Robot 6

Red 5 founder talks digital strategy

Red 5 was one of the first comics publishers to jump into digital distribution, and Atomic Robo is one of the first digital success stories, so when Red 5 founder Paul Ens talks about his company’s digital comics strategy at, it’s worthwhile to listen in.

Red 5 led with the best-sellers, making their top titles, Atomic Robo and Neozoic, available for the iPhone back when each issue was a separate app. And Ens says the comics are selling, with both revenues and the number of comics downloaded increasing every month. “In terms of total sales revenue, it’s still small but growing,” he says.

Earlier today, Mark Millar expressed some concern that creators would not make as much money from digital comics. Ens has a different take, and I’m going to quote his answer at length, because I think he nails it:

As I see it, the main advantages of companies creating their own stores are more money and more creative control. The publisher can avoid middleman percentages to Apple or the technology partner. Also, the publisher can avoid having works from other publishers vying for the reader’s attention. Unfortunately, these are advantages for the publisher and not for the reader.

The advantages of using digital distribution partners are numerous. The most obvious is that they specialize in creating and constantly improving a great user experience. Red 5 readers benefit from those improvements. For example, our comics launched on the iPhone, and are now available on the iPad, the Web, PSP and Android devices . . . all with a single purchase.

Similarly, if Red 5 made its own exclusive reader, then our readers would not have a choice if they prefer another approach. By being on multiple platforms, our readers can select the ecosystem they like best.

Finally, we think comic readers ultimately want their collection in one central place. They typically wouldn’t keep their Spider-Man [comics] in one room of the house, Superman in another room and Star Wars in another. Nor would they want to go to one store to buy Batman and a second store to buy Atomic Robo.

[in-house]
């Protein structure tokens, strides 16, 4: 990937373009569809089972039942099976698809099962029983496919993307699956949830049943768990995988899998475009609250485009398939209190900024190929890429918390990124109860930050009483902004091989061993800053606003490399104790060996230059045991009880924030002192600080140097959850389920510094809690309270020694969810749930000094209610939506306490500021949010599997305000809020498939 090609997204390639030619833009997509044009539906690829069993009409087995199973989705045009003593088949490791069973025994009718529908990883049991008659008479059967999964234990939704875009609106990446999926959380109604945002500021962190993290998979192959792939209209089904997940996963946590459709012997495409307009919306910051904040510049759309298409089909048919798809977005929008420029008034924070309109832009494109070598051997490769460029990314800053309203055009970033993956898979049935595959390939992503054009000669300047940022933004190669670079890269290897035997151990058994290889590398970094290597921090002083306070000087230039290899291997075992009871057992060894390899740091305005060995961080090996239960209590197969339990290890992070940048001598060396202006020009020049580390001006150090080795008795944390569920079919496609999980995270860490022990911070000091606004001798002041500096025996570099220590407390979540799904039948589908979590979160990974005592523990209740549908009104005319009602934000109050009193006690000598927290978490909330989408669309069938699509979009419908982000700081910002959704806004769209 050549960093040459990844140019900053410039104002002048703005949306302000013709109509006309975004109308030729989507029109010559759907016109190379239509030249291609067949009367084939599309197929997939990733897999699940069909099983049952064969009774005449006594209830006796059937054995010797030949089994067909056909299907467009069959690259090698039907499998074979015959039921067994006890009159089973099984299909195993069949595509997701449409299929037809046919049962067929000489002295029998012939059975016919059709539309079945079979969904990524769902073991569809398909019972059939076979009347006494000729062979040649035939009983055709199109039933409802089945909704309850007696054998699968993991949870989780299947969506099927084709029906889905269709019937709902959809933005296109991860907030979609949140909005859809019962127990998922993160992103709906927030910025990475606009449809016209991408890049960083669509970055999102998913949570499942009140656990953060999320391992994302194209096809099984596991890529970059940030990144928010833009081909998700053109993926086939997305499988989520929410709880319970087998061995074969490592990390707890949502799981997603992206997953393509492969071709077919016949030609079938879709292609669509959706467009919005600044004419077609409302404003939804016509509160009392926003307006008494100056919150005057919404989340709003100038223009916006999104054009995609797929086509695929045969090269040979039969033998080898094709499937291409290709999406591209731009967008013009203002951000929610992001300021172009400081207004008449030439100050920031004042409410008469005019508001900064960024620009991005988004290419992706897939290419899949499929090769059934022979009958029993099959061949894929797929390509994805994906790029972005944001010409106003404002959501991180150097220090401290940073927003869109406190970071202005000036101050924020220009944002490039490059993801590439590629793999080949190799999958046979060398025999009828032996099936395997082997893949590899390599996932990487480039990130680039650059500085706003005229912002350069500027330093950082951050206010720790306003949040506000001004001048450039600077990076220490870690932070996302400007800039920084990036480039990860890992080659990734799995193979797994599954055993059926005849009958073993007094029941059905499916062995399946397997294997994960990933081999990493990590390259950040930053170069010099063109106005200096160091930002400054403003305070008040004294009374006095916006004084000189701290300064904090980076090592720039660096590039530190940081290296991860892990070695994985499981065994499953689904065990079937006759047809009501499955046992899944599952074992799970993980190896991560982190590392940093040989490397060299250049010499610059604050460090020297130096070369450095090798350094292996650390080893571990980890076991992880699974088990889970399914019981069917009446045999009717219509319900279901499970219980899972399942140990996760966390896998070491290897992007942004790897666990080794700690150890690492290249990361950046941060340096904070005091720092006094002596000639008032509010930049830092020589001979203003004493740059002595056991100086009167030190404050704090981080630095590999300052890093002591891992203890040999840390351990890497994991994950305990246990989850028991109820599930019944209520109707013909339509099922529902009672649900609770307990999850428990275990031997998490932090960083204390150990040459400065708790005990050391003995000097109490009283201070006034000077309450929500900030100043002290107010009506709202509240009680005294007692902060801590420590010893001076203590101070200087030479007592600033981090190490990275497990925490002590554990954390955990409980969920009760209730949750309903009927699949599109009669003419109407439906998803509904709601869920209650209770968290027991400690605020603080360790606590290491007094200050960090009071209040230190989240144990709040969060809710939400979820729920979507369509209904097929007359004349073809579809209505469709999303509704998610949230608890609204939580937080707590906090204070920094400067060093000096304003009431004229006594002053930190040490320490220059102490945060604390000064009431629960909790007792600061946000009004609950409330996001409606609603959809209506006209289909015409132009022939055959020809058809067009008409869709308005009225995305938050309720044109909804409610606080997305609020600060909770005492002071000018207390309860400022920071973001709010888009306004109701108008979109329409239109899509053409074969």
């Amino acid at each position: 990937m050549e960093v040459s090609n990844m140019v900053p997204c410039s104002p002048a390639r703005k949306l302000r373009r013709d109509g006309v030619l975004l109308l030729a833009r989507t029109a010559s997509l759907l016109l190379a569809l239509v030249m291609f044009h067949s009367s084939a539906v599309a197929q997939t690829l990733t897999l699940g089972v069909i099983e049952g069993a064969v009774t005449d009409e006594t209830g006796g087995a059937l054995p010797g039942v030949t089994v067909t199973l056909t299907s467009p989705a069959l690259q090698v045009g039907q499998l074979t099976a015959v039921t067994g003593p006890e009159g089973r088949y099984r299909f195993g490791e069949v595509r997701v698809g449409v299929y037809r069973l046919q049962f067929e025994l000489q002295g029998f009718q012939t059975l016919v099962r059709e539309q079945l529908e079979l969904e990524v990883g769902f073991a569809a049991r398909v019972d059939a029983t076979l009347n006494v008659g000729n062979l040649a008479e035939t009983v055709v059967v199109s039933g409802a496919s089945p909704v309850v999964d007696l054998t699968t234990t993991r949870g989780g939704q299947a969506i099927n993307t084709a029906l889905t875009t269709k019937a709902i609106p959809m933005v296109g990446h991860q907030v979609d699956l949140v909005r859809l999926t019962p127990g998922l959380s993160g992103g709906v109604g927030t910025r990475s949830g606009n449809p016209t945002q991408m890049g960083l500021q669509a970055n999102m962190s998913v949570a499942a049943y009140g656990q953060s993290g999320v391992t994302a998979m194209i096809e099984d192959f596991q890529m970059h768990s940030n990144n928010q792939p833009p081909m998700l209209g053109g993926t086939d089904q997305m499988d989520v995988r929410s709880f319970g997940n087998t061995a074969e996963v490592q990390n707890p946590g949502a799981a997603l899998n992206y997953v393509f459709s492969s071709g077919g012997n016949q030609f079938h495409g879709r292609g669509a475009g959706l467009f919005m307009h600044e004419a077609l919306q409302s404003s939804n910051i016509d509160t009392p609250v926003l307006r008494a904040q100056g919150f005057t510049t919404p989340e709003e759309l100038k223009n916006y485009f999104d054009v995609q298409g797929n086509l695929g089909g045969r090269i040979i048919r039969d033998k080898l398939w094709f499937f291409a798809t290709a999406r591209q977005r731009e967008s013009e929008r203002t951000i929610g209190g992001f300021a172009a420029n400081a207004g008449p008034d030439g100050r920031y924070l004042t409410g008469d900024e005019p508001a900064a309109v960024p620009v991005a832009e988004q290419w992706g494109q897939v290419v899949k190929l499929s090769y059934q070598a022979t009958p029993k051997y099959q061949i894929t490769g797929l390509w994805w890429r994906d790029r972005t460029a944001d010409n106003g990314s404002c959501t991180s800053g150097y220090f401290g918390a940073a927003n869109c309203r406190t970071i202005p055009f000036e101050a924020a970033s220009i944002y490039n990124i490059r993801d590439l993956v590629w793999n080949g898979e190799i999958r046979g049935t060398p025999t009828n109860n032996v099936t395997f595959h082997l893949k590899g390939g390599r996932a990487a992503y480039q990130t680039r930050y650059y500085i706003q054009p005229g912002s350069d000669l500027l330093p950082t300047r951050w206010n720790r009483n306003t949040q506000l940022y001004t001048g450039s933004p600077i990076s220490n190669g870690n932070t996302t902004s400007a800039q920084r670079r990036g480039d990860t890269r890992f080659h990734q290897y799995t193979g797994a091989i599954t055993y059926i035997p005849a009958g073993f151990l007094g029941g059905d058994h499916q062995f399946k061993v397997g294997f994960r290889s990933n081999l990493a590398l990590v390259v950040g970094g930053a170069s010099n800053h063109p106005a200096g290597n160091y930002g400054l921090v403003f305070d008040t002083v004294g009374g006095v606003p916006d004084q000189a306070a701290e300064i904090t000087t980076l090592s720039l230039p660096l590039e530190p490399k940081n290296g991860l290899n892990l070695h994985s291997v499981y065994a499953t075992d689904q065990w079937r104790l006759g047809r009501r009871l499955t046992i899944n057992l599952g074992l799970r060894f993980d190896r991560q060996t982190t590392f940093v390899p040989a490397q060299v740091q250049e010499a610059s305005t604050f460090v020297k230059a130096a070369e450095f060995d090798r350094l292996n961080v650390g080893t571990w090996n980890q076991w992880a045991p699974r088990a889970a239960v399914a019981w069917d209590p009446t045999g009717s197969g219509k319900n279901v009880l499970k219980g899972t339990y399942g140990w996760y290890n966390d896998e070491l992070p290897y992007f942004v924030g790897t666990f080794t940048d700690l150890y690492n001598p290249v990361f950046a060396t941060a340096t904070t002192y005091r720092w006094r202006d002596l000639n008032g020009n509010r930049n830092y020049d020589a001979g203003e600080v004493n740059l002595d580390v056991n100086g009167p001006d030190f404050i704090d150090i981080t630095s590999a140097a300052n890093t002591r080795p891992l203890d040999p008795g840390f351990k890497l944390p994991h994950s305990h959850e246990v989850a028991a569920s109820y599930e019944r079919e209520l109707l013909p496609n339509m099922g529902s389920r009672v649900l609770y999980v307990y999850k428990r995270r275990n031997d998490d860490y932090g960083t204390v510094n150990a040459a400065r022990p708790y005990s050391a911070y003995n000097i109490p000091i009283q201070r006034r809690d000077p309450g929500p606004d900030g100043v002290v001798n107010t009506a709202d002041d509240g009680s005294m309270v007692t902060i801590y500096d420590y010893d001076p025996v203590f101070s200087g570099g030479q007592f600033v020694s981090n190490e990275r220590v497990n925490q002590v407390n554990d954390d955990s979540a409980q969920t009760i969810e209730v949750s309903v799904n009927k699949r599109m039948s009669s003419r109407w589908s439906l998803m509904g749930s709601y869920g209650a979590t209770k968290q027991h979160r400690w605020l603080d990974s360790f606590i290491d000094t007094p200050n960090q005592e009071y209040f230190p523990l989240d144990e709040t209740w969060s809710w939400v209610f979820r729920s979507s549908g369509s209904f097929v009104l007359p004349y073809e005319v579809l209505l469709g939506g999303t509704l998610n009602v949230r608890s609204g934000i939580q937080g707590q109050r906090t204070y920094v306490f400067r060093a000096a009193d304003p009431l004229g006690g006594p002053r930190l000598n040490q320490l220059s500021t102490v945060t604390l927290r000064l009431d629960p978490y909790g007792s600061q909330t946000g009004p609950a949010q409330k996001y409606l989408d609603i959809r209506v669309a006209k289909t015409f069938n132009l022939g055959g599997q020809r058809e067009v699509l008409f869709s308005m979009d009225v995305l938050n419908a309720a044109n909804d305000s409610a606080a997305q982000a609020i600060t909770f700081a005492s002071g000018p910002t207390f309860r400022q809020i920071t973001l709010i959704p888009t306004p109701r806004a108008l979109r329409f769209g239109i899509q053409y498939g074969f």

Some of the single-publisher apps that cooperate within a larger technology infrastructure have some merit. From a long-term reader perspective, an isolated ecosystem for a single publisher doesn’t seem very user friendly.

Red 5 doesn’t do same-day releases of digital and print comics; they like to give the print comics a bit of a head start. Once that is done, however, they are quite aggressive: Ens says the entire back catalog is available digitally, and the company plans to release all this year’s comics that way too. And they have announced a line of digital-first comics as well.

With regard to piracy, Ens points out that it isn’t much of a problem so far for digital comics. In fact, all the piracy he has encountered so far has been scans of printed comics. He draws two lessons from the music industry: If the demand exists, pirates will fill it, and some people will never pay for their media. In short, he concludes, “The best way to combat piracy is to supply our product in the format the consumers want to see it. Otherwise, their choices are to steal or ignore.”

Ens is pretty sanguine about the future of the direct market; he seems confident that digital and retail can co-exist, and he likes the idea of including some sort of unique code with print comics that would allow the purchaser to download a digital copy.

While creators like Millar may see digital as a step down from their ideal situation, for creative publishers like Ens (and the very media-savvy creators of Atomic Robo, it must be said), it is a step up to a much larger potential audience than the print channels can provide.



With regards to digital and direct market, it’s not “either/or” it’s “and”. I disagree with him in one area though which is the single publisher model not working. The “room in the house” analogy doesn’t really work. People install and use lots of separate apps, people browse and use lots of different URLs. The digital/app model is not analogous to rooms in a house.

Except if a reader can get it all in one app, they’d do it, and they would appreciate it. I know plenty of people who have so many apps, that a lot of them just get lost in the clutter, and only a few they use often stand near the top.